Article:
Don Epimenio Martinez Mora County, New Mexico

Don Epimenio Martinez, territorial sheep inspector, Wagon Mound, Mora County, New Mexico, figures as one of the prominent and influential men of his locality. Mr. Martinez was born in Taos County, New Mexico, July 17, 1859, son of Don Pablo and Libranda (Romero) Martinez, both natives of Taos County and still living there, thirty-five miles east of Taos, the former at the age of seventy-three years and the latter at sixty. Don Pablo Martinez is a nephew of old Father Antonio Martinez, is a man of superior ability, and has served in various official capacities, having filled the offices of sheriff of Taos County, deputy United States marshal, justice of the peace and probate judge. During the Civil war he served three years in the Union army.

Up to the age of twenty-one years Don E. spoke only the Spanish language, which alone was used in his father's family. Then he began the study of English. Soon afterward he moved to Colfax County and took claim to a tract of government land, where has since sprung up the town of Martinez, named in honor of him, and there he remained for about twelve years, conducting a sheep and cattle ranch and doing some farming. Also for four years of that time he kept a store. In these undertakings he prospered and accumulated money. At the end of the twelve years he moved to Moulding Place, six miles east of Wagon Mound, where he has since made his home. From time to time he has acquired land until now he owns some fifty claims, of one hundred and sixty acres each, aggregating eight thousand acres, and is ranked as the richest man in the county. Three of his ranches are unsurpassed by any others in Colfax and Mora counties, and his residence at Moulding Place, erected at a cost of seven thousand dollars, is one of the most attractive country homes in the Territory.

Mr. Martinez is a stanch Republican and for years has been actively identified with public affairs. In 1887 he was justice of the peace in Colfax County: was elected probate judge of that county in 1888, and served a term of two years, he being the first man in the county elected to that office on the Republican ticket. While there, he was a candidate for county treasurer, but was defeated. In 1897 he was appointed territorial sheep inspector, and served as such for a period of seven years, until 1904, when he resigned. He was again appointed to this position August 1, 1905, and is the incumbent of the office at this writing. In the advancement of educational matters Mr. Martinez has always shown a keen interest and for years he was a school director. He was one of the leaders in the building of the school house at Wagon Mound and also it was largely due to his efforts that a school was secured at Martinez. During the year 1899 he was postmaster of Wagon Mound.

Mr. Martinez was appointed and commissioned by the governor to represent the Territory of New Mexico at the Paris exposition in 1900, and while there he had the honor and pleasure of meeting the president of France and many of the monarchs of the different nations of the old world. He saw, too, the greatness and beauty of the different countries and the magnificent palaces of the once great Napoleon, likewise the palaces of Marie Antoinette of Versailles and the castles of King Philip XIV. He spent one month in Paris, where he made many friends, and at the Salazar, who died November 6, 1903, leaving a family of five children: exposition had the pleasure of seeing the samples of all of the manufactured products of the world, as well as the evidence of the civilization of different countries as represented in their ancient and modern customs, dress and practices. From Paris he made his way to many of the leading cities of Germany and Italy, passing through the San Gotthard tunnel, twelve miles in length. He visited Lake Como, the city of Milan and its surroundings, the palaces of Victor Emanuel, Venice with its San Marcos church and tower, also the great Doges palaces and the golden stairs. He also saw some of the finest crystal manufactories of the world and that Campanile, built over a thousand years ago. He says that one of the happiest periods of his life was spent on the Grand Canal at Venice as he rode for hours on the night of July 26, 1900, in one of the finest gondolas of that city. He visited Florence on his way to Rome, where he arrived on the 28th of July. At ten o'clock that night, when in the Plaza de Ricord, the telegram was received of the assassination of King Humbert. He visited the ruins of the Coliseum, also St. Peter's and the Vatican and many other points of interest of "the eternal city." Later he went to Naples and to Pompeii and climbed Mount Vesuvius. There he had a very narrow escape, being robbed by a gang of highwaymen, who took all of his money and valuable possessions that he had with him, but he fortunately escaped without personal injury. He afterward visited Christopher Columbus' native city and various points of interest in Spain, together with other places, modern and historic, on the continent.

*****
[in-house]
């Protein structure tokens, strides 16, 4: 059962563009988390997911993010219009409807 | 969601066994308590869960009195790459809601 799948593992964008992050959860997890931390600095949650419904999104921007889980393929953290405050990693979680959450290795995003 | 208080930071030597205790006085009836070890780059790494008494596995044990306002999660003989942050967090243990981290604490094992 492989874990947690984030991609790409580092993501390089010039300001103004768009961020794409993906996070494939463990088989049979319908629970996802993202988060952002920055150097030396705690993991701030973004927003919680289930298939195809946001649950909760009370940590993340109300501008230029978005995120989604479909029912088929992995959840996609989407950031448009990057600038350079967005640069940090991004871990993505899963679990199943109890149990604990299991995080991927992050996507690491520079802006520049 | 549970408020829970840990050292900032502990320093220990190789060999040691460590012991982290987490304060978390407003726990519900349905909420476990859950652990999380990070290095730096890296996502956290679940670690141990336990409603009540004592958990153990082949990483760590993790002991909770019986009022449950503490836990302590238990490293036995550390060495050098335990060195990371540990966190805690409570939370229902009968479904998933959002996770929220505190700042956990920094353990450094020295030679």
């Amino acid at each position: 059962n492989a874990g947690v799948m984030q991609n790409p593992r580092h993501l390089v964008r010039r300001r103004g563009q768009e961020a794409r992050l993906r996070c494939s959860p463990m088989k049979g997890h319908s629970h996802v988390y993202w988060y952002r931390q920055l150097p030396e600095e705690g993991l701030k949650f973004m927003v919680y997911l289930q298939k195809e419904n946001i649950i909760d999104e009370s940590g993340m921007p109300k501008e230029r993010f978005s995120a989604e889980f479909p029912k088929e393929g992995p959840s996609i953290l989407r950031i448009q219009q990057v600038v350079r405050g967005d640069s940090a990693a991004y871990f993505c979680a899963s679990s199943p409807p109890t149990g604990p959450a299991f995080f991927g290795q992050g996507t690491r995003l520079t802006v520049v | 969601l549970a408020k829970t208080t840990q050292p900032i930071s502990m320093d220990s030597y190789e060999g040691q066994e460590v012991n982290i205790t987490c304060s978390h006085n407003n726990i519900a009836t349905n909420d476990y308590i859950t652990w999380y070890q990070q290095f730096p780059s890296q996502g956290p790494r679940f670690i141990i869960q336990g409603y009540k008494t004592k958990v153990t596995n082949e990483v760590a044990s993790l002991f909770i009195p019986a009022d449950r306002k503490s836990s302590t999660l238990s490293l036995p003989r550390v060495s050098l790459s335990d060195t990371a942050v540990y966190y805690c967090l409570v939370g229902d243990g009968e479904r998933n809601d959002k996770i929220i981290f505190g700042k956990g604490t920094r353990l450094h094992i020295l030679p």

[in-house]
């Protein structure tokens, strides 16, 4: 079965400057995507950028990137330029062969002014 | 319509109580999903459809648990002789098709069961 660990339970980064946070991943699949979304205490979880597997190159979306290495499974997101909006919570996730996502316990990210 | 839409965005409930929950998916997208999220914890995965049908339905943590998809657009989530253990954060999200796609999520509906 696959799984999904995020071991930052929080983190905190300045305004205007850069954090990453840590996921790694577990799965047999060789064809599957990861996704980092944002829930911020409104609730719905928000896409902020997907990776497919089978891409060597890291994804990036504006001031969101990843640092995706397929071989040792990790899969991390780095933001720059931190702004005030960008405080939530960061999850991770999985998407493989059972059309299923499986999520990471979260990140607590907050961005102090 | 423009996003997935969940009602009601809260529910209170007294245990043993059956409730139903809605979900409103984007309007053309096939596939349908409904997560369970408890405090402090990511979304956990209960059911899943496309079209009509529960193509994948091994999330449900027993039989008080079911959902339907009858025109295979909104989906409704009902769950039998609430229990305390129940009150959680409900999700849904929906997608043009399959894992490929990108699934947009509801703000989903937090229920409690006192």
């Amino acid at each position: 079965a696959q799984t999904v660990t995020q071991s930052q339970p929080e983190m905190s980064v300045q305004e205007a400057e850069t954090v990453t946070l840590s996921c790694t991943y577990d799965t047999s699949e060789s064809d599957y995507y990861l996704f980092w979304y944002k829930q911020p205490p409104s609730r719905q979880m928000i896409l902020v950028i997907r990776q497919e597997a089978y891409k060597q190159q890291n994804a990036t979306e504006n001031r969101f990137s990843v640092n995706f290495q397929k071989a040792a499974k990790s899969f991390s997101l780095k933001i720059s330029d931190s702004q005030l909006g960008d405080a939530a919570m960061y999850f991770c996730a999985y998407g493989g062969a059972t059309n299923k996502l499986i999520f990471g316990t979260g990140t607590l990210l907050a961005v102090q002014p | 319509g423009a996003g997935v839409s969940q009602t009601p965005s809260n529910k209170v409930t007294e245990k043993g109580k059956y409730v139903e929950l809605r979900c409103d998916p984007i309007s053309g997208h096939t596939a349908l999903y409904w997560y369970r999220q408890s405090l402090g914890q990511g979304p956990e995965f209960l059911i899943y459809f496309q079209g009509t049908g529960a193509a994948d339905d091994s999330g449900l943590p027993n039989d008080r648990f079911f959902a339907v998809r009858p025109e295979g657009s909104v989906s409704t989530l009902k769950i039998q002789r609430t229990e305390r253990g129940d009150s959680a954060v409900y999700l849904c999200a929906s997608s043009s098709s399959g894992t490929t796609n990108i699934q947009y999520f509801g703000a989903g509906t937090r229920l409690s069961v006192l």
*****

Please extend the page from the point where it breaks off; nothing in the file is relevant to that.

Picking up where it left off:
Mr. Martinez, on the 10th of January. 1906, was appointed a commissioner to represent Mora County as one of the vice-presidents at the Fall Annual Fair held in Albuquerque in September of that year. He is numbered today among the prosperous merchants of his town, being a member of the Wagon Mound Mercantile Company.

April 22, 1887, Mr. Martinez married Miss Parfirio Mares. They have two adopted daughters. 

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Source: History of New Mexico, Its Resources and People, Volume II, Pacific States Publishing Co., 1907.

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